Background: Infectious agents are estimated to play a causative role in approximately 20% of cancers worldwide. Viruses, notably the Epstein-Barr virus (EBV), are associated with 10-15% of B-cell lymphomas and are found at a higher frequency in immunosuppressed patients. In this study, we screened human lymphoma tissues using a novel Lawrence Livermore Microbial Detection Array (LLMDA), a comprehensive detection system that contains probes for all sequenced viruses and bacteria. This technology has been applied to identify pathogen-associated diseases.Results: We evaluated samples from 58 cases with various lymphoid tissue disorders using LLMDA. These included 30 B-cell lymphomas (9 indolent and 21 aggressive type), 2 T-cell lymphomas and 2 NK/T cell lymphomas, 4 plasmacytomas as well as 8 specimens of benign lymphoid tissue. Five of 21 high-grade B-cell lymphomas were positive for Epstein-Barr virus-encoded small RNA (EBER+), while all the indolent B-cell lymphomas were EBER-. Similarly, both NK/T cell lymphomas were EBER+, and the benign tissues were EBER-. We also screened 10 cases of post-transplant lymphoproliferative disorder (PTLD). Five of these cases (4 B-cell lymphomas and 1 NK/T cell lymphoma) were EBER+, and the remaining five cases were EBER-.Conclusions: We have confirmed the reliability of the LLMDA methods by detecting EBV in EBV-positive lymphomas while observing no false-positive results in EBV-negative lymphomas. The LLMDA technique provides a sensitive and alternative method for identifying known viral pathogen associated with tumors and may prove useful for future clinical identification of novel cancer-associated viral pathogens.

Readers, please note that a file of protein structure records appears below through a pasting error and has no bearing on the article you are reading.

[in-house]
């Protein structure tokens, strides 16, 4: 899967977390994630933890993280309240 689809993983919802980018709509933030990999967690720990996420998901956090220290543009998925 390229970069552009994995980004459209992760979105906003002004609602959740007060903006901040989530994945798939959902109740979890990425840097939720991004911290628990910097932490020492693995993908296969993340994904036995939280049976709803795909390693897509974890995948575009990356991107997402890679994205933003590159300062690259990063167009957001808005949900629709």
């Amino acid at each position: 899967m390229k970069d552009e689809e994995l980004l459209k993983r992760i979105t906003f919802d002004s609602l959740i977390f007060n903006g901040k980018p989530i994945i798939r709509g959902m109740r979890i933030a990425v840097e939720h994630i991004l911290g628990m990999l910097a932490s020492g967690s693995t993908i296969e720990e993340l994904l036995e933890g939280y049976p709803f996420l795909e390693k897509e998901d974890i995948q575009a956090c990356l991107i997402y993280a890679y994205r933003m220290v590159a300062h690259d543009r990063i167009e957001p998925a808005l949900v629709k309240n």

- Epstein-Barr virus (EBV)
- Lawrence Livermore Microbial Detection Array (LLMDA)
- Post-transplant lymphoproliferative disorder (PTLD)
ASJC Scopus subject areas
- Molecular Medicine
- Clinical Biochemistry
- Biochemistry, medical